So yes, I'm taking my own line of thought, rather than yours, or my government's. I thought you were in favor of thinking for yourself. Is this no longer true?
Or should we only think for ourselves if we come to the same conclusion you do?

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Old 21st November 2012, 08:15 AM   #3659
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Originally Posted by nathan View Post
In running away from a ghost, has he run into a tiger?
Interesting. He might find himself under arrest and in the dock the moment he arrives in Ecuador.
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Old 21st November 2012, 08:17 AM   #3660
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Originally Posted by TjW View Post
...

Assange wasn't sick when he went in, so this isn't something the U.S., the UK, or Sweden dosed him with.

...
Well, now, remember that HIV test he refused to take?
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Old 21st November 2012, 09:18 AM   #3661
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Originally Posted by BenBurch View Post
Well, now, remember that HIV test he refused to take?
Yeah, but that's sort of the natural consequences of unprotected sex with multiple partners. Where's the thrill of a conspiracy in that?


ETA: Although if he knew he was HIV positive, that would be... bad. Evil, even.

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Old 21st November 2012, 10:39 AM   #3662
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Originally Posted by TjW View Post
Yeah, but that's sort of the natural consequences of unprotected sex with multiple partners. Where's the thrill of a conspiracy in that?


ETA: Although if he knew he was HIV positive, that would be... bad. Evil, even.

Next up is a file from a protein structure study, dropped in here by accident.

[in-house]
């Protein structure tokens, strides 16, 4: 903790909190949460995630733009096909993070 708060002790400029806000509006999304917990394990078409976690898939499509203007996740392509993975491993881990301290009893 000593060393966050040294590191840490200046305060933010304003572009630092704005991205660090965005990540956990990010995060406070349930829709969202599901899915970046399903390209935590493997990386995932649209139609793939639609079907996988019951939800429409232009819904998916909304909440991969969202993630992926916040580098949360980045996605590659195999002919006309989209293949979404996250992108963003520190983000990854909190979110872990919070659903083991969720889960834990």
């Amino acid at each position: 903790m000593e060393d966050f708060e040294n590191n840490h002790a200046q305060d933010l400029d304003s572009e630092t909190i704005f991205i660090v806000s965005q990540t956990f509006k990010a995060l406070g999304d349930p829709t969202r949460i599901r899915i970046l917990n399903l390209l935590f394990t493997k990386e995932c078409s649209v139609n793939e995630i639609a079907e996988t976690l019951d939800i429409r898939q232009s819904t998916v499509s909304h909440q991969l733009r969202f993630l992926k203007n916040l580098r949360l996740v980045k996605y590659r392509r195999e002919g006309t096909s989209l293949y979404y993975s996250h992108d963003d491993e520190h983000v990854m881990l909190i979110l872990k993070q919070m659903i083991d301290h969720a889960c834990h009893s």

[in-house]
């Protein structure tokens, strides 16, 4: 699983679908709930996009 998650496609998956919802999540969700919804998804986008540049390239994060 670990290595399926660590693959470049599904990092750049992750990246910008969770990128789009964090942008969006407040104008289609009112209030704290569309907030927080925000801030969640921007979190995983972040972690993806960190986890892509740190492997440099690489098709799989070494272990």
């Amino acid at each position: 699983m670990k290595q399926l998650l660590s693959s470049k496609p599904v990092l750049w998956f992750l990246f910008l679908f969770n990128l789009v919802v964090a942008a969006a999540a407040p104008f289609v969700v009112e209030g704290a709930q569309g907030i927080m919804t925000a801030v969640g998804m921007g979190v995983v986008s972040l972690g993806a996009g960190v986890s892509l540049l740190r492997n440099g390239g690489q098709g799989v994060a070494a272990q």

Just so.
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Old 21st November 2012, 05:16 PM   #3663
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Originally Posted by TjW View Post
First, we've been over the Heads of State thing before. Briefly, they have good reason to support the enforcement of treaty rights even if they despise both Assange and Ecuador. Is that all you got? Many people even on this thread support the right of sovereign states to give asylum. We're even resigned to the fact that that right may be abused from time to time.
Were this the case, it would be easy for them to add a line saying “All this said, we do not think Ecuador should have protected an alleged raper”.
Strangely enough, there is no statement against Ecuador position in the UNASUR document.
Even more strange Lula, former President of Brazil, has openly called said that the US are behind the prosecution of Assange due to Wikileaks.

Originally Posted by TjW View Post
No. I'm saying it's strange. Sure, the U.S. had an unflattering opinion of the police chief. But it wasn't the U.S. that advertised his misdeeds on the world stage, embarrassing Ecuador. Indeed, they classified the communication about this opinion "Secret" even though the facts were known in Ecuador. It was Assange that gave those facts worldwide publicity.

So one could take the position that he embarrassed Ecuador when he allowed the information about the crookedness of its police chief to be published.

But there isn't much they can do about it. So, they smile, gritting their teeth, and wait. "Oh, no, we're not angry. You embarrassed people we don't like. Come and visit some time."